McCulloch faces protesters in first appearance since Ferguson grand jury decision
In a speech interrupted three times by protesters, St. Louis County Prosecutor Bob McCulloch gave a full-throated defense Friday of the way his office handled the case of former Ferguson police officer Darren Wilson.
McCulloch gave his speech at Saint Louis University School of Law's summit on policing after Ferguson. It was the first time he had appeared in public since the grand jury's decision in November not to charge Wilson with the death of Michael Brown.
"If you're not learning from what went on, then you're probably not doing what you should be doing," McCulloch said. "It doesn't mean that every time something occurs that you change course."
While acknowledging that the grand jury process for Wilson was unusual, McCulloch stressed that it was not unique.
"I defy you to find a case that was handled as openly, and with as much information and evidence that’s out there," he said. "You may not like the evidence, you may pick it apart, but it’s right there in front of you."
Protesters who have been active since Brown's death were unimpressed. Stefan Bradley, the director of African-American studies at SLU, said McCulloch refused to answer directly many of the questions he was asked.
"Everybody celebrates the fact that you're coming to a university to search for truth, and that's certainly what we want to do," he said. "But I'm not sure that any more truth was told today than what we've known in the past."
Bradley said he was not surprised that McCulloch defended his actions, but that he was disappointed.
.@MikeWolffSLU - we do not share a common ethnicity here, but we share respect for the law. We are here to discuss what that looks like.— Rachel Lippmann (@rlippmann) February 20, 2015
In his opening remarks, SLU Law dean Mike Wolff quoted extensively from an opinion written by a black federal judge in Mississippi as he sentenced three white men for the 2011 death of a black man.
"Today we take another step away from Mississippi's tortured past ... we move farther away from the abyss. Indeed, Mississippi is a place and a state of mind. And those who think they know about her people and her past will also understand that her story has not been completely written. Mississippi has a present and a future. That present and future has promise. As demonstrated by the work of the officers within these state and federal agencies — black and white, male and female, in this Mississippi they work together to advance the rule of law. Having learned from Mississippi's inglorious past, these officials know that in advancing the rule of law, the criminal justice system must operate without regard to race, creed or color."
"We in Missouri face a similar challenge," Wolff said. "Our community depends on law enforcement -- black and white, men and women -- who devote their lives to serving and protecting all of us under the rule of law. The communities they serve -- all of us -- have shared expectations about the boundaries of law enforcement."
McCulloch said the Wilson grand jury and its aftermath taught him that he needed to get out in public more to explain the legal system. But he was not fond of the efforts by the Missouri legislature to address some of the concerns that came up, saying many were done for personal promotion.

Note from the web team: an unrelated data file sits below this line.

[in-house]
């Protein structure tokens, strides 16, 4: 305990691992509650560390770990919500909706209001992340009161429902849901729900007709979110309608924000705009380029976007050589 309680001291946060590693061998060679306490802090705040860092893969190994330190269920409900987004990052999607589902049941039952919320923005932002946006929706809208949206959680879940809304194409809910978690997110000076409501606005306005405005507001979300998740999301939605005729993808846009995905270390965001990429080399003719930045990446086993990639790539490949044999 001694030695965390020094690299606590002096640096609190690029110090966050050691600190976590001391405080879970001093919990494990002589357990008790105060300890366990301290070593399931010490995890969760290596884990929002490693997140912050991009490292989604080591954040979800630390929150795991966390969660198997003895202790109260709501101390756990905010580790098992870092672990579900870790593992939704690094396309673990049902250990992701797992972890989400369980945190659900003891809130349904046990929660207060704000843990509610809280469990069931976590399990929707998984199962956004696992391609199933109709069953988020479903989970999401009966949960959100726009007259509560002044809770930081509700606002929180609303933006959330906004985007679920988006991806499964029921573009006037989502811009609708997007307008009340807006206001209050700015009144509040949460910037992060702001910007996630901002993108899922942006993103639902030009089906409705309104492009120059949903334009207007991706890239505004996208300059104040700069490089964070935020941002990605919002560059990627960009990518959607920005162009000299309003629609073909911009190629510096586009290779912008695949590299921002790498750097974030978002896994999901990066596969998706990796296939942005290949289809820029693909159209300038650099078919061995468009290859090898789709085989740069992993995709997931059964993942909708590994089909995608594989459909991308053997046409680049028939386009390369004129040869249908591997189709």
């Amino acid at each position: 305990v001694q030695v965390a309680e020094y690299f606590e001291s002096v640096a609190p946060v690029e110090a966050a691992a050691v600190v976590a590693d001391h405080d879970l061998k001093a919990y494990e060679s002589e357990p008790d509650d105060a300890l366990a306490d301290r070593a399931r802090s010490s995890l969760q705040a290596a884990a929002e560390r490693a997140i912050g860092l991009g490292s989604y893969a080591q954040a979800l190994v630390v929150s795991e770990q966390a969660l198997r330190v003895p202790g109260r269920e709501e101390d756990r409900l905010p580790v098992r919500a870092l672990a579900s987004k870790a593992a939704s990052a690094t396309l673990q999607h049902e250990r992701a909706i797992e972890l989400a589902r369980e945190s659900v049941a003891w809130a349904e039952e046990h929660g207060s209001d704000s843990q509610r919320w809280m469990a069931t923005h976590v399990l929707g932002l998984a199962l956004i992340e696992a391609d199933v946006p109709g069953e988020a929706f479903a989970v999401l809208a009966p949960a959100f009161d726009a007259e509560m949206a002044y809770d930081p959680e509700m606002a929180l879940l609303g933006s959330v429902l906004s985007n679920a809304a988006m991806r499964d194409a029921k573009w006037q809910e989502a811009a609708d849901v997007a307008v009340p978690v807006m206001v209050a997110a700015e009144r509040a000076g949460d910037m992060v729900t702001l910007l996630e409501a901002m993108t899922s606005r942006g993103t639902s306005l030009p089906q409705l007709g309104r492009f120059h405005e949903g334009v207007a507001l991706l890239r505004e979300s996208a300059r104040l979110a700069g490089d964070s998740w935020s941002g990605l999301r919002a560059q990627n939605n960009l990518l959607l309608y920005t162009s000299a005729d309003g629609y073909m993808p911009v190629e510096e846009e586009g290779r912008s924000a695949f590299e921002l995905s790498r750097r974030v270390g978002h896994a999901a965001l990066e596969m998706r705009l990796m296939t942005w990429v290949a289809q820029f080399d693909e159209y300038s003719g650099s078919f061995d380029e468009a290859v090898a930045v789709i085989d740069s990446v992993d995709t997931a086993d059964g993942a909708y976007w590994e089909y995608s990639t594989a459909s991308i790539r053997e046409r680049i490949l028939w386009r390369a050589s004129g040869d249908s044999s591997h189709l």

He was dismissive of one proposed constitutional amendment to eliminate the grand jury system entirely.
"The sponsor [Democrat Brandon Ellington of Kansas City] actually said, 'why are we using this antiquated system anyway?'" McCulloch said. "What I'm sure he didn't realize is that he's a member of the legislature, which is an even more antiquated system than the grand jury."
And we have our first protest - mock trial of McCulloch.— Rachel Lippmann (@rlippmann) February 20, 2015
In addition to putting McCulloch "on trial," protesters also sang the protest anthem "Whose Side Are You On," and held up signs with the names of black men and women killed by St. Louis-area police.
McCulloch spoke right over the protesters, who were eventually asked to leave by police. No one was arrested.
A question-and-answer session brought sharp inquires from law school faculty and students about the way McCulloch conducted the grand jury process. Many wanted to know if McCulloch had failed in his duty as prosecutor to present the strongest case on behalf of the state.
McCulloch said he had no problem with the way that Darren Wilson was questioned when the former officer appeared before the grand jury. Every lawyer handles every witness differently depending on the case, he said, and that's especially true when the target of a criminal investigation speaks to the grand jury.
"When we get a guy in front of the grand jury, the tendency is to let them talk," McCulloch said. They've been told, 'look, anything at all, you tell them, hang on, let me talk to my lawyer,' and they're out of there. We want to keep people in the grand jury room."
McCulloch is facing a state ethics complaint echoing many of the allegations levied at the SLU forum. The status of that complaint is unknown.
McCulloch was not the only speaker to blast the fragmented nature of policing and governance in St. Louis. St. Louis County chief Jon Belmar, who was also a panelist, came down harshly on small departments who use traffic tickets as an ATM